Northwest Tribal Fetal Alcohol Spectrum Disorder" width="250" class="photoL" />
The Northwest Tribal FASD Project seeks to reduce the incidence of FASD and to assist tribal communities to improve the quality of life of those living with FASD.
This project is one of collaboration with NPAIHB member tribes in providing prevention education to tribal communities regarding the effects of fetal exposure to alcohol, as well as to gain skills in diagnosing FASD, and to develop support and protection for those community members already affected.
The deep impact of FASD within tribal communities has served to inform the design and delivery of the Northwest Tribal FASD project . It aims to develop pre and post diagnostic protocols that demonstrate that diagnosis is for identifying solutions that include community specific services. All approaches and activities proceed in a culturally congruent context to create circles of collaborative care. The project provides technical assistance to facilitate appropriate cognitive tailoring of behavioral health strategies.
Twenty out of twenty tribes expressed or reported:
- The impact of grief and denial on provider-family relationships as a major inhibitor to successful prevention and intervention strategies.
- That families have difficulty accessing useful information and resources regarding FASD
- That health clinics, educational programs, and social services within the community vary in their knowledge, access and delivery of FASD information
- Difficult or no access to medical identification and diagnosis
- That family and community denial and grief result sometimes from stigmatic approaches aor inadequate support
- A generalized resistance to counts and studies in the absence of effective help on the subject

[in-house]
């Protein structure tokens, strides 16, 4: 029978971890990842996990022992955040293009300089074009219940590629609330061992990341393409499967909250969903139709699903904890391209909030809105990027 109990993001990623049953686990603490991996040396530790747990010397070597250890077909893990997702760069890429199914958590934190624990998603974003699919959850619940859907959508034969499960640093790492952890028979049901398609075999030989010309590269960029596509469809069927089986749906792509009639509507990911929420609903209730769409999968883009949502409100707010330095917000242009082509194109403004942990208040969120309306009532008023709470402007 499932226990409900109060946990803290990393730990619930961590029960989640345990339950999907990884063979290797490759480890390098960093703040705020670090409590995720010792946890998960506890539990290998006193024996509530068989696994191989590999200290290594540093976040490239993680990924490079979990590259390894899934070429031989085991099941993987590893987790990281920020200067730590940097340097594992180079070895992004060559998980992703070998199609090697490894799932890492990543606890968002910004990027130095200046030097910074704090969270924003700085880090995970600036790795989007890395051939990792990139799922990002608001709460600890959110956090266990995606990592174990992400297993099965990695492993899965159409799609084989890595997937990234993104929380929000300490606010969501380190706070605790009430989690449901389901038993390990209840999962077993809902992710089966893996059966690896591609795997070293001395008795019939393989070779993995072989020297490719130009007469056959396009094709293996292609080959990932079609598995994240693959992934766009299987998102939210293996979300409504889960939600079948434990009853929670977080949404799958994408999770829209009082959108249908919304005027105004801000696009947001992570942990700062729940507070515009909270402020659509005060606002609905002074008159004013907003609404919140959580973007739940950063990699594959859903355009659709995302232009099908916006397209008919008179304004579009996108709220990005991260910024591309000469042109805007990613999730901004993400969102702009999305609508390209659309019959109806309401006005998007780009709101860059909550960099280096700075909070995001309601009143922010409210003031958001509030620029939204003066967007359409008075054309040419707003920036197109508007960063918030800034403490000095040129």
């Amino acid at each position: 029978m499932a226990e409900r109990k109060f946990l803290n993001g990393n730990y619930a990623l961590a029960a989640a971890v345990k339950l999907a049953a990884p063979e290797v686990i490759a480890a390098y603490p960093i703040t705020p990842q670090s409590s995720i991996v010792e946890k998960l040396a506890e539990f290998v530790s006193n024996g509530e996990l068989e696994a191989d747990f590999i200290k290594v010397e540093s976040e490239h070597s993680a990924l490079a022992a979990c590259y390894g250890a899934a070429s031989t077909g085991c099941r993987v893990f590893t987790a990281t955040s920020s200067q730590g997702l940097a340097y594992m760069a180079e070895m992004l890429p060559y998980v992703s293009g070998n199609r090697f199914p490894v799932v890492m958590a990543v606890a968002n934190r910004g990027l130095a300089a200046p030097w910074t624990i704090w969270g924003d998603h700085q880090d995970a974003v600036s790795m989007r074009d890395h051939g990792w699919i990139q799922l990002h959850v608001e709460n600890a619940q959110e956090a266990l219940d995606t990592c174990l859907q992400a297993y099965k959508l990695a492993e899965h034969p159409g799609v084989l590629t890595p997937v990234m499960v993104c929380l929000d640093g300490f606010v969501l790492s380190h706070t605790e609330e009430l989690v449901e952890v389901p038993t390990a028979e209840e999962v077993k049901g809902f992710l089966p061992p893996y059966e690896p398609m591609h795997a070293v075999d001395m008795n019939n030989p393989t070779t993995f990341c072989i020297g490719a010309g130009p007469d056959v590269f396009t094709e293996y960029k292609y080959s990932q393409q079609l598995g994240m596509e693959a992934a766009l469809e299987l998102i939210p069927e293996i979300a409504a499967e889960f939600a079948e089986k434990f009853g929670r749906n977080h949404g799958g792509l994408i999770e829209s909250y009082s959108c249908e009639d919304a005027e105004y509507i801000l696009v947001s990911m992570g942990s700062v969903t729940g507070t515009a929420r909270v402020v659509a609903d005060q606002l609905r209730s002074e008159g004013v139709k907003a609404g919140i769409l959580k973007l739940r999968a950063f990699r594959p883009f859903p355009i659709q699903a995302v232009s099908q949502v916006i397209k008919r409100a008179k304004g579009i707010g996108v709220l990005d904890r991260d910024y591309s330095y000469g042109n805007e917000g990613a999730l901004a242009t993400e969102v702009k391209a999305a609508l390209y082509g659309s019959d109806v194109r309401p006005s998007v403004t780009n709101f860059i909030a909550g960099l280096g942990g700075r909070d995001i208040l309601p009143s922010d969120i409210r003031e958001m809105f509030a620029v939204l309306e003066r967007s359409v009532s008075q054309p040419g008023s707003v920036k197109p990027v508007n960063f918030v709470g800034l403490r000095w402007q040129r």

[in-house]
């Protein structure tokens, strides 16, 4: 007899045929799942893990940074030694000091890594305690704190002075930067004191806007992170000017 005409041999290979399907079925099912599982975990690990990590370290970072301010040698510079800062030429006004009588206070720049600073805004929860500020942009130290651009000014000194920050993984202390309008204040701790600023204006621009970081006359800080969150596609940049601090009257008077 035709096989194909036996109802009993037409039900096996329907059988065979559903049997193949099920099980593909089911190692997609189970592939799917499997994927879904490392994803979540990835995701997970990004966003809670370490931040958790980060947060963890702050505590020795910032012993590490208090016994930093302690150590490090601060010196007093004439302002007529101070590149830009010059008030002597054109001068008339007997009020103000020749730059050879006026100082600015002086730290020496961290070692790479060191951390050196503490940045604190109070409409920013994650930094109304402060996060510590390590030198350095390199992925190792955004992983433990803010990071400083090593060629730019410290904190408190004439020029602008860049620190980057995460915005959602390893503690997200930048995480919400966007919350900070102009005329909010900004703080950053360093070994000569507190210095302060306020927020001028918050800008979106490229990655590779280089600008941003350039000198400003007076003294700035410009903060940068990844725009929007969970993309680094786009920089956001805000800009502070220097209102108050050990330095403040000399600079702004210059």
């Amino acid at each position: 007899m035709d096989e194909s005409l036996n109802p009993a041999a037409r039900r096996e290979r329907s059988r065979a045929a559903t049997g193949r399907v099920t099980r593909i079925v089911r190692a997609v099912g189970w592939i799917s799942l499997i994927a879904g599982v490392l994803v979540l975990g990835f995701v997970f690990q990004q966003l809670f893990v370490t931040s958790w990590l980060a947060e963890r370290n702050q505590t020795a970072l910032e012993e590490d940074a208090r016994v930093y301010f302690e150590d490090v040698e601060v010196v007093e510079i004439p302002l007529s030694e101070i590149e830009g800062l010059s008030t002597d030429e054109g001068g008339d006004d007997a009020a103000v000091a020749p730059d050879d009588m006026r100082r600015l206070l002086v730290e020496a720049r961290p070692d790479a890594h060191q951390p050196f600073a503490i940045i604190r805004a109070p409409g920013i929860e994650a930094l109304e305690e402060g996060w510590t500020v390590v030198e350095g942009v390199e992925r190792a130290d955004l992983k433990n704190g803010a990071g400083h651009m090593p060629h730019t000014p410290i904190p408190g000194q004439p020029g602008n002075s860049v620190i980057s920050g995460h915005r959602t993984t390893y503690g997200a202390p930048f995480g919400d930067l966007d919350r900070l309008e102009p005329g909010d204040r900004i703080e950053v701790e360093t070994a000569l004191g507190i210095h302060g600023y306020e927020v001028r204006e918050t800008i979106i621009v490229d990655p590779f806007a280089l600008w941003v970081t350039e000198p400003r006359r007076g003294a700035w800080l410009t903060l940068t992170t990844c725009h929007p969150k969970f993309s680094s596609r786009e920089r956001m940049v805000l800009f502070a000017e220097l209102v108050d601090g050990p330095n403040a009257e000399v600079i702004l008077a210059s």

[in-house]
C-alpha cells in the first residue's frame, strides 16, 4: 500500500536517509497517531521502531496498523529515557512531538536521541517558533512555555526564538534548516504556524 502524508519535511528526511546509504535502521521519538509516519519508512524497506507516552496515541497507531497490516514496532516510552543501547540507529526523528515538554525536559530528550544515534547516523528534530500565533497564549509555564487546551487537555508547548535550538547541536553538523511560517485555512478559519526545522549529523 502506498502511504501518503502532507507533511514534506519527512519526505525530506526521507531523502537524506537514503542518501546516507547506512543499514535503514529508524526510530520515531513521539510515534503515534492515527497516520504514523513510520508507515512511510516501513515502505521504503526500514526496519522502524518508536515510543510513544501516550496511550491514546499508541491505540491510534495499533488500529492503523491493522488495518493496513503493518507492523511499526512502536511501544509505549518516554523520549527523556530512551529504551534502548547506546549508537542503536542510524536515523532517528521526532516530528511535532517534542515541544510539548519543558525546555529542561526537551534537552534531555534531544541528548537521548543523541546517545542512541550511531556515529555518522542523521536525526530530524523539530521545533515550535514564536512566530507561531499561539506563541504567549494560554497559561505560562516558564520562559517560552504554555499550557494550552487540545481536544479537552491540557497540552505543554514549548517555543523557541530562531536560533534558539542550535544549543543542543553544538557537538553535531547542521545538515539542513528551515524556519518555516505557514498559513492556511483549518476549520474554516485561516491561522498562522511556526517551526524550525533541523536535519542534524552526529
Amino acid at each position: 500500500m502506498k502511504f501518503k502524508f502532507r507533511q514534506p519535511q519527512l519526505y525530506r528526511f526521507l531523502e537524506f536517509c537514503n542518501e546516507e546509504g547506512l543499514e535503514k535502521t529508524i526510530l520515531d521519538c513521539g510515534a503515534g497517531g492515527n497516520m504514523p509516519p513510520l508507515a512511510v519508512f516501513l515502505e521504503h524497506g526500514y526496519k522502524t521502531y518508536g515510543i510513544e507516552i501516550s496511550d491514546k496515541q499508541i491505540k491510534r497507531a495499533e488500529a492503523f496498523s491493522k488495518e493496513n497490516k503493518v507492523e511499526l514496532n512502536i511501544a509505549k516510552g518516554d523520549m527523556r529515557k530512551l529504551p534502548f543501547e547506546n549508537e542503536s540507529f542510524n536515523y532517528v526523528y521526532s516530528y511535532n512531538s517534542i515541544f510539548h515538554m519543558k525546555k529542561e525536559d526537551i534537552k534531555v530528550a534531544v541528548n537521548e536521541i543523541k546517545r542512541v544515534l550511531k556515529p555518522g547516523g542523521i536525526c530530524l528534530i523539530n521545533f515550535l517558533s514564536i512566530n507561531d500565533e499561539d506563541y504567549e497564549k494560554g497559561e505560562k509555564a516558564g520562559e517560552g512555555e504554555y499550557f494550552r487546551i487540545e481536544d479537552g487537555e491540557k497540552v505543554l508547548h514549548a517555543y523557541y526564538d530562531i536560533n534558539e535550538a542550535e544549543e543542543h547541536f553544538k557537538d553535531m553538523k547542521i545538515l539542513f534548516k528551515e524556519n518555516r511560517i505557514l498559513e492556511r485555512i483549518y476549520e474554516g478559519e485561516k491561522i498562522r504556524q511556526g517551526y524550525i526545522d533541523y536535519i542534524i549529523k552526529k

- The need for more training specific to each service, as well as trainings that involve all providers and families as a consortium
Nineteen out of twenty tribes reported:
- That the transition and change of providers produced little continuity of care or sustainable approach to FASD programming
- Little real collaboration among services.
Eighteen out of twenty tribes reported:
- Felt there was a need for all programs to tailor their parenting and substance abuse programs to meet the learning styles of alcohol-affected populations.
Seventeen out of twenty tribes reported:
- Expressed a need for intervention strategies that recognize the multigenerational aspects of FASD and its impact on parents and grandparents.
Fifteen out of twenty tribes reported:
- Infrequent integration of elders and community members in prevention and intervention strategies.
- Little knowledge of how to use educational mandates to identify and map intervention strategies.
Four out of twenty tribes reported:
- Initiated discussion about the occurrence of multiple births of children affected by alcohol exposure in utero by the same mother.
- All four identified these mothers as possibly being alcohol affected themselves.
Tribal FASD Task Force
Since this survey, several Tribal sites have completed the formation of tribal specific coalition or task force teams, have produced long-term goals from the context of FASD and have received trainings that provided effective educational strategies to children in early intervention through post-secondary settings. They also received training in strategies for cognitive re-tailoring of services in vocational rehabilitation, prenatal counseling and chemical dependency curricula for adolescents and adult populations who may have had fetal alcohol exposure. Tribal site collaborators defined methodologies and sustainable activities for their FASD coalition or task force teams and have identified FASD resources available to their communities.
Tribal sites collaborators expressed a need for more justice system participation. The positive involvement of juvenile probation staff was noted as being successful by two tribes, suggesting the importance of such participation. Also expressed was the need for more team representation from Tribal Councils.
The development of diagnostic teams continues with consultant observation and support of follow up for diagnosed individuals and their families. The continued importance of tribal member and elder participation on FASD task forces or coalitions has been consistently noted.
The Project accesses relevant FASD resources, including but not limited to:
Northwest Portland Area Indian Health Board
Indian Health Service
University of Washington Fetal Alcohol and Drug Unit
University of Washington Fetal Alcohol Syndrome Diagnostic and Prevention Network
University of Washington FASD Legal Issues Resource Center
National Indian Health Board
Idaho Native American Families Together
Oregon State Department of Mental Health and Chemical Dependency
Washington State Governor’s Office on Indian Affairs